Photo courtesy of NY Daily News: “President Obama gave a speech marking the 15th anniversary of 9/11.”
On September 11th, 2016, Americans throughout the country commemorated the 2,977 men and women whose lives were taken on 9/11. Families of victims embraced among the crowd of people at the National September 11 memorial in New York, and many were at a loss for words. Similar atmospheres of remembrance and commemoration were felt across the country as people came together for support throughout the day.
Elizabeth Clain, the Principal of Mamaroneck High School, was teaching at MHS on September 11th. “Nobody knew what was happening,” she explained as she recalled the details. “Everybody was freaking out.” And while she and the rest of Mamaroneck High School somehow got through the end of that day, coming to school in the following weeks and going through a normal routine was the hardest part. “Those weeks were extremely difficult. We were all on the verge of weeping all the time. You had to stand in front of kids and be appropriate… it was a hard hard time.”
Similar feelings of guilt and mourning were felt throughout the United States. Because the generation currently attending MHS was either not alive or too young to remember, they feel the aftermath of 9/11 through the recollections of others. Understandably, their feelings toward the event are different from those who were of age to remember this horrendous day.
“Those of us who were here, and those of us who lived through it, particularly feel like it’s an important thing,” Ms. Clain remarked.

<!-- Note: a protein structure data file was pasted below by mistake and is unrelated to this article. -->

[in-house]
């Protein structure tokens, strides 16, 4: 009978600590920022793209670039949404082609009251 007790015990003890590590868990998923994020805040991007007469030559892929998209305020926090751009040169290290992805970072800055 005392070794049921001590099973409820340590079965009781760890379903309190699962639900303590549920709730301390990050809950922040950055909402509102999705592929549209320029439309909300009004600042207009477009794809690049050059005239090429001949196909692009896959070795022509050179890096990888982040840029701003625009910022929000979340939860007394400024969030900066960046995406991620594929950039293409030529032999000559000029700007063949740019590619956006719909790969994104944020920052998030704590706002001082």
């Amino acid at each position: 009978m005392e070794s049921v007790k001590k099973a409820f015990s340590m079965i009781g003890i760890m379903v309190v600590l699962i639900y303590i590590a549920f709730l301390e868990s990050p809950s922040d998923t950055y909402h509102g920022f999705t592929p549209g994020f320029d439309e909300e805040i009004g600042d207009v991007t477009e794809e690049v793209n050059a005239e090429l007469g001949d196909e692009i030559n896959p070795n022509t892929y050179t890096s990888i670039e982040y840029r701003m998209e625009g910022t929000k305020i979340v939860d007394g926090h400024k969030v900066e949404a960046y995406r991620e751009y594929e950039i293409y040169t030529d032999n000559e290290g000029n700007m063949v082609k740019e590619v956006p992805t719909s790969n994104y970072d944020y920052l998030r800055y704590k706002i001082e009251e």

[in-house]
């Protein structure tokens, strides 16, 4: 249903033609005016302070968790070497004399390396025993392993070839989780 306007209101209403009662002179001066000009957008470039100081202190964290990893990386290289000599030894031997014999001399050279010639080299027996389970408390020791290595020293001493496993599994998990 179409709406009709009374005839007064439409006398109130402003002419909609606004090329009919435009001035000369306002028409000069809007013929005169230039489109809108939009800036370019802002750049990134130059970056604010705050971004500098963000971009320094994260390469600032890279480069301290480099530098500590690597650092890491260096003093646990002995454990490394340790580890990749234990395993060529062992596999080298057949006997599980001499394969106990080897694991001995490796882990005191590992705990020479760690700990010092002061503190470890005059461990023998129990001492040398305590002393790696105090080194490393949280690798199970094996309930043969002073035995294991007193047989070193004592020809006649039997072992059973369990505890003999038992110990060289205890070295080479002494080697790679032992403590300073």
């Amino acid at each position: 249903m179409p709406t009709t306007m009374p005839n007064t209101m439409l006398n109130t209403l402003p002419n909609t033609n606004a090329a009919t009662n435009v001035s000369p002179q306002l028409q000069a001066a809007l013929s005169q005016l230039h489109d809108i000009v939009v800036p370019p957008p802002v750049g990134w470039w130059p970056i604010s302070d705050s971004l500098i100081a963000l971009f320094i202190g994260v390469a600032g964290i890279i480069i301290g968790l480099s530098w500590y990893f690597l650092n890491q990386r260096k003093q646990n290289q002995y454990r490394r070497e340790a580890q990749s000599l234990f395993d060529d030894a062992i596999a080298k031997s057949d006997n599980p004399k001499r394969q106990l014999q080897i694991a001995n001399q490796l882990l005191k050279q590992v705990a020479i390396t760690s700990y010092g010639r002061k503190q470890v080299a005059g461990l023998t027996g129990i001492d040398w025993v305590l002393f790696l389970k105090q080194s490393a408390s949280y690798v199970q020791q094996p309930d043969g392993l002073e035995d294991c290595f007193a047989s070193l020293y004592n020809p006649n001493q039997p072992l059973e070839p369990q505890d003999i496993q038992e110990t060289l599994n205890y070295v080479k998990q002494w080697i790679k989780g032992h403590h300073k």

Unfortunately, 9/11 has not been the only tragic event to take place during the 21st century. There have been many more horrifying incidents, such as the the Sandy Hook shooting, the attacks in San Bernadino and the shooting in Orlando. These acts impact more than the families of those killed; they affect our entire country. In the words of New York City Mayor Bill de Blasio, “There is no New Yorker who somehow evaded the pain of that day. We all felt it. We all were affected.”
Yet during a day when many Americans were solemn, it was important for many to focus their attention on the future of our country. President Obama emphasized this in his speech at the Pentagon memorial service, saying that the “steadfast love and faithfulness” of those that survived has kept our country going. Our nation immediately unified in the face of tragedy: 36,000 units of blood were donated to the New York Blood Center, and about 400 first responders died while trying to save others. Though 9/11 was a tragic event, on its 15th anniversary some Americans sought to highlight hope. As the anniversary of 9/11 approaches year after year, the painful memories are not something that can be contained within one day.
As Ms. Clain said, “When we do a moment of silence, it doesn’t in any way capture that.” The lasting effects are much more substantial. Unfortunately, the span of time between then and now has not alleviated the pain or caused it to fade. Ms. Clain and the people who remember that day agree that “it doesn’t get easier.”
By Emily Nadler